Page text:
Description 1 of 1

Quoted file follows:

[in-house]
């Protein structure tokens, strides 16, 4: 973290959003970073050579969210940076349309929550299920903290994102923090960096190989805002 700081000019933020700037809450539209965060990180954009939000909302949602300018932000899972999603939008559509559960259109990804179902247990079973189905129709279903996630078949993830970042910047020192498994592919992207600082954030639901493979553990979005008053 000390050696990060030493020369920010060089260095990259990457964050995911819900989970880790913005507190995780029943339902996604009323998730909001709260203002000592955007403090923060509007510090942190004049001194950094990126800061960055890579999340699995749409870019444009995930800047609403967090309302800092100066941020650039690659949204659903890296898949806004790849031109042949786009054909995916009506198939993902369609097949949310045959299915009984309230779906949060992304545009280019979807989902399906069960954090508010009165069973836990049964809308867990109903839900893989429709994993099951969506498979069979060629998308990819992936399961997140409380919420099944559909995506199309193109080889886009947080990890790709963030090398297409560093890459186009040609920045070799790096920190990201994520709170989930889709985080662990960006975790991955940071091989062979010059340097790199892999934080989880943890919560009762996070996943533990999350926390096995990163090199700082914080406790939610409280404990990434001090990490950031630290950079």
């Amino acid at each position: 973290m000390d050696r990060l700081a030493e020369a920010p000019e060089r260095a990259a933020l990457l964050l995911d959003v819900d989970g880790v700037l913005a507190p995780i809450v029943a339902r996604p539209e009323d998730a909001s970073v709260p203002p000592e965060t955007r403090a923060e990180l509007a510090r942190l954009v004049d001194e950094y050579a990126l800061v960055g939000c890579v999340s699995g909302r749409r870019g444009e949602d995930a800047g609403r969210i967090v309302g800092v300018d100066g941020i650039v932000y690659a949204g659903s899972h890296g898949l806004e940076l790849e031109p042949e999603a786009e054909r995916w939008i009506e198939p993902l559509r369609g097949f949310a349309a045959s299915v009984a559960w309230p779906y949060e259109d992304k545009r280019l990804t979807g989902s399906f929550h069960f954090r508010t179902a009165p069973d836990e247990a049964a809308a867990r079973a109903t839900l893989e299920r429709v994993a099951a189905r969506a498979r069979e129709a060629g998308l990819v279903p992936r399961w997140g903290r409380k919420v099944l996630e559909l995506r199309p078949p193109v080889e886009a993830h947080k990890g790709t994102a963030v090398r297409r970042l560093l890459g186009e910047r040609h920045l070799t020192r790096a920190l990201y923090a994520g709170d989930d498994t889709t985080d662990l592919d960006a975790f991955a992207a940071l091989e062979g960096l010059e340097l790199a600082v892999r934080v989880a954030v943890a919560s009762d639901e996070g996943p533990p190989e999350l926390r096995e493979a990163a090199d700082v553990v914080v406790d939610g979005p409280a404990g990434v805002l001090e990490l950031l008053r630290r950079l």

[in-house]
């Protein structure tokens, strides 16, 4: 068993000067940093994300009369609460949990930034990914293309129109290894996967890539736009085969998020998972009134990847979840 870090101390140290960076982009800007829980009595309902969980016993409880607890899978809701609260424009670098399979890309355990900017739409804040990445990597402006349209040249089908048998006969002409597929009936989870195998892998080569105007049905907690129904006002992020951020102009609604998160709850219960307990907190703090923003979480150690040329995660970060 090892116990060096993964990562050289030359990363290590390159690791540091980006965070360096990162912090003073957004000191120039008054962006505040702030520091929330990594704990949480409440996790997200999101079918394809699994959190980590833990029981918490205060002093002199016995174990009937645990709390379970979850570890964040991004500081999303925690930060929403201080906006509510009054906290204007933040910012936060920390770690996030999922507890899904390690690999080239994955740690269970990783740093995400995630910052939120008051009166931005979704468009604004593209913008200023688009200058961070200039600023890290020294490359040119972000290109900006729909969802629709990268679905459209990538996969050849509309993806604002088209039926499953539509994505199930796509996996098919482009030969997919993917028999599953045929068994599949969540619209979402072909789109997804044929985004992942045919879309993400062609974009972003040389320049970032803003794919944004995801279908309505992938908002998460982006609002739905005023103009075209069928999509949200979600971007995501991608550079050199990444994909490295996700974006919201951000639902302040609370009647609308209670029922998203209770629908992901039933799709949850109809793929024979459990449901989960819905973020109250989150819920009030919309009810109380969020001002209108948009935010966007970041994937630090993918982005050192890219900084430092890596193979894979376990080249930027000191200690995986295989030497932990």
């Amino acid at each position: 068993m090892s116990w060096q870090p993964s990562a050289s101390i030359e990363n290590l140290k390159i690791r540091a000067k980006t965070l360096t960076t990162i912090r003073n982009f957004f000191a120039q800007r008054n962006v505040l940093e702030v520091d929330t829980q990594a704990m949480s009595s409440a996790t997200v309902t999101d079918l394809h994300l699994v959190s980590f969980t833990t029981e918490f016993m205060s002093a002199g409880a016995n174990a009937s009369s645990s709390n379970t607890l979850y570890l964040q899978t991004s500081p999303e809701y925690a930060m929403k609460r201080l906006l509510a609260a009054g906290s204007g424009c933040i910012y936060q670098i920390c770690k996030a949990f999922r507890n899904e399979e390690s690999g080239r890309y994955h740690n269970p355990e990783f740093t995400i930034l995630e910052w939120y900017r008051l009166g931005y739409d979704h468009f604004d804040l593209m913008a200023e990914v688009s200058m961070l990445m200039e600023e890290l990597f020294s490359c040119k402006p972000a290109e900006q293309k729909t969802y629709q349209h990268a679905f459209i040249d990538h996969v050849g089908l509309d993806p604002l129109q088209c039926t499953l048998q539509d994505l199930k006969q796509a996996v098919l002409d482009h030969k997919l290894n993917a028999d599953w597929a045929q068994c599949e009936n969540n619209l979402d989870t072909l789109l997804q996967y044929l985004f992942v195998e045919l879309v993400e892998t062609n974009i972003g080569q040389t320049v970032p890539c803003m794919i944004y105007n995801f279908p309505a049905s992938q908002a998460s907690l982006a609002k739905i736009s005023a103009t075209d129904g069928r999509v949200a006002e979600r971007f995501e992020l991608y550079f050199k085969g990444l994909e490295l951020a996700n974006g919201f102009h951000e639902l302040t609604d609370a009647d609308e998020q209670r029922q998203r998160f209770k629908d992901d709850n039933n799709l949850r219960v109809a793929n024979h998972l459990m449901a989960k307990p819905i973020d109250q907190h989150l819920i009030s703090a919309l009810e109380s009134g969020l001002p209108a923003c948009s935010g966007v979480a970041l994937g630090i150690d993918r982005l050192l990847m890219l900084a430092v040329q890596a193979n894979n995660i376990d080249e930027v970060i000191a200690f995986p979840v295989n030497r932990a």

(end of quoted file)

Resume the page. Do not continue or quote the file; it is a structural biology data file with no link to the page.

Initially known as the Central Highlands, the Orange region, centred on the slopes of Mount Canobolas, has long been an important orchard area producing apples, pears and cherries. An experimental viticultural station was established at nearby Molong in the 1940’s, but vines were first planted commercially in 1980. Due to restricted opportunities for irrigation, major vineyard development has slowed since 2000 and much effort is now being put into raising the profile of the region on the national and international stage. The region is home to many small premium operators. The climate is strongly influenced by and largely dependent on elevation. Overall, mild to warm midsummer mean temperatures, seldom rising above 32°C (90°F), are offset by cool to very cool nights during the growing season. The rainfall predominates in winter and spring while the three driest months are February, March and April, making supplementary irrigation highly desirable. Wind is both friend and foe. On the one hand it helps to reduce the major climatic threat of spring frosts, thus making a north-easterly site exposure desirable but on the other hand, interferes with fruit set on sensitive varieties such as Merlot. Other than spring frosts and climatic aberrations such as light snow in December, the major threat is from birds, relishing the extension of their diet. The undulating countryside is not only very attractive but is of fundamental importance in determining site selection. The soils vary widely, reflecting the different geological strata of the parent rock but falling into four main groups. The first are the well drained, friable, deep red brown clays derived from basalt that are found near Mount Canobolas. Second are the deep red-brown, yellow-brown clay loams of mixed origin including volcanic ash. Both these two soil groups promote considerable vigour. The third is a red/brown podzolic clay loam of medium vigour overlying a medium clay and shale base interspersed with gravel, which assists with drainage. Finally, there are patches of terra rossa associated with visible limestone at the lower elevations. – Description from Wine Australia

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